Jean Ellen Whatley is my second author interview. Her book, “Off the Leash”, will be published by Blank Slate Press, Missouri, October 2012. Be prepared to be blown away by Jean Ellen. I was certainly impressed when I heard her speak at a Saturday Writers meeting in St. Peters, Missouri.
Please feel free to leave a comment on this blog post, or follow my blog by email.
While you’re here, check out the other posts and pages on inspirational messages of travel, nature, friends and family.
Okay, Jean Ellen, let’s get started!
1) Jean, what inspired you to pen “Off The Leash”?
Like so many writers, for more than 30 years I’d been juggling the day job, first as a TV reporter, then political press secretary and at one time an advertising executive, all the while working nights and weekends in pursuit of the one job I felt I was meant to do: to be a writer, a real writer. I longed to attach my name to something which did not have “police have no suspects in custody” or “operators standing by.” When my oldest brother was in the final days of his life, he had been diagnosed with pancreatic cancer which took him out in a short eleven months, I was sitting on my front porch in a grief-sodden stupor drinking coffee with my dog at my feet. This was our Sunday morning custom. All of a sudden, she jumped up and bolted across the yard, and stopped short, like something you’d see in a cartoon. She was barking and writhing in doggie misery because she could not chase the object of her most fervent desire–the black and white calico cat next door taunting her from the shade of a Boxwood bush. We have an electric fence all around our yard. Libby, my ultimate canine conspirator and road trip companion, would not cross the invisible fence. What she did not know is that her barrier had no bite, the batteries in her shock collar were dead. It was like a message from the universe daring me to challenge the choke hold on my life, to bottom line what was most important to me forcing me to consider, “if I died today, how many of my dreams would die with me?” I knew with sadness the folly of waiting for the perfect time to attend to the things that I longed for. I had wanted to take my sweet big brother Don on a road trip back to the places where we grew up. I lost my chance. He died the next day. It was the saddest but most motivating lesson to do it now. The only thing worse than being trapped in fear is living with regret.
2) Where there times on your journey with your dog driving across America that you just wanted to give up?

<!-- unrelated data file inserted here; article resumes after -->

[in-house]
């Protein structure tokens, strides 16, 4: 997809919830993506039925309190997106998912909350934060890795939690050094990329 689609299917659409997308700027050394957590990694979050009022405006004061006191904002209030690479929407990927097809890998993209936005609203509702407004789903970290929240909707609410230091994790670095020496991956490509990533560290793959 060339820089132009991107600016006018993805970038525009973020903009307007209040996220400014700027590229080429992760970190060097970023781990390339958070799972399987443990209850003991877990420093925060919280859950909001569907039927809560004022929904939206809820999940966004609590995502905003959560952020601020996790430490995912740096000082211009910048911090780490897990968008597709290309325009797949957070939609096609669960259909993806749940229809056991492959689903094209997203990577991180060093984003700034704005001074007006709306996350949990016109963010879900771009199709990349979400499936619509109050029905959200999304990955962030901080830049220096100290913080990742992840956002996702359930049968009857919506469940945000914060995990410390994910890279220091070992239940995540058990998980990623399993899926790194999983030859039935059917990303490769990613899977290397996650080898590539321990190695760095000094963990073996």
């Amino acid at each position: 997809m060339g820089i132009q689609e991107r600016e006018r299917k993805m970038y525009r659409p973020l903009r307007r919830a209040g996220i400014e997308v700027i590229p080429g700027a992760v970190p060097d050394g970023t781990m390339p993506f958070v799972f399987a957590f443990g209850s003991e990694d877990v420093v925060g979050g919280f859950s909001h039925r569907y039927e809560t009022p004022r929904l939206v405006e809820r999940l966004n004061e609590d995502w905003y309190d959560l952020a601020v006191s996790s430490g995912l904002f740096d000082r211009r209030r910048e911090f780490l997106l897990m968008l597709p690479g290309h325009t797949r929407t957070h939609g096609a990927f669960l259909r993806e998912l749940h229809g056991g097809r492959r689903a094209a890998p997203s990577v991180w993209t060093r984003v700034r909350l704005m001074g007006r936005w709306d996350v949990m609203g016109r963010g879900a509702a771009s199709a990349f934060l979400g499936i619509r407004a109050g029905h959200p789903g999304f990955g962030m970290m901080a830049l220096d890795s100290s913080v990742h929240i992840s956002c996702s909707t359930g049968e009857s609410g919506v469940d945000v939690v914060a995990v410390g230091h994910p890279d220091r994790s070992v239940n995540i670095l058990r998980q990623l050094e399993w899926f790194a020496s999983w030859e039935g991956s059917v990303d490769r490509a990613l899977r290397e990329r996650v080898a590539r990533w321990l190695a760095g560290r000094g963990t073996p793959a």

Well, considering that we were in a car, physically, it’s not like we were out hitchhiking across America or in a conestoga wagon or anything, but I was on extremely limited funds. When I backed out the driveway in St. Louis, I was risking everything I had: my house, my car, (if the repo guys could track me down) my station in life — modest as it was, I was putting everything that I had worked for as a divorced mother with four kids, putting all of that at risk to go on this road trip to reclaim my life. I had a half-brother out in northern California whom I had never seen, from my biological father, whom I had never known. So there was a mission to my madness, I just didn’t have to cash for gas. I launched a Kickstarter campaign, one of the most inventive ways for artists to find patrons to fund their projects, set a goal of just enough money to get me to California and back, and I hit the road. Now, most people wait until they get their projects funded and then embark, I took off and hoped for the best, blogging from the road. Funding pledges came in — but it wasn’t until I was two weeks into my journey that I would learn if I’d have enough money to make it back home. The night before I learned my funding fate was a tough one. I’d either have to come back home embarrassed and defeated, or wait tables and stash the dog in a “pay by the week” motel along the way to earn enough money to fund the rest of the trip. Fortunately, seventy-two individuals who believed in me kicked in to help me finish the trip. The book is entirely devoted to them and the family members whom I hold so dear. One note about traveling solo: it’s not like you can drop off your miserable sorry self off at the dry cleaners and come back to pick yourself up when you’re in a shiny mood. You have to slug your way through the sometimes sad moments — and on this trip, miles and miles and miles of self-doubt over what I had risked to embark on this odyssey.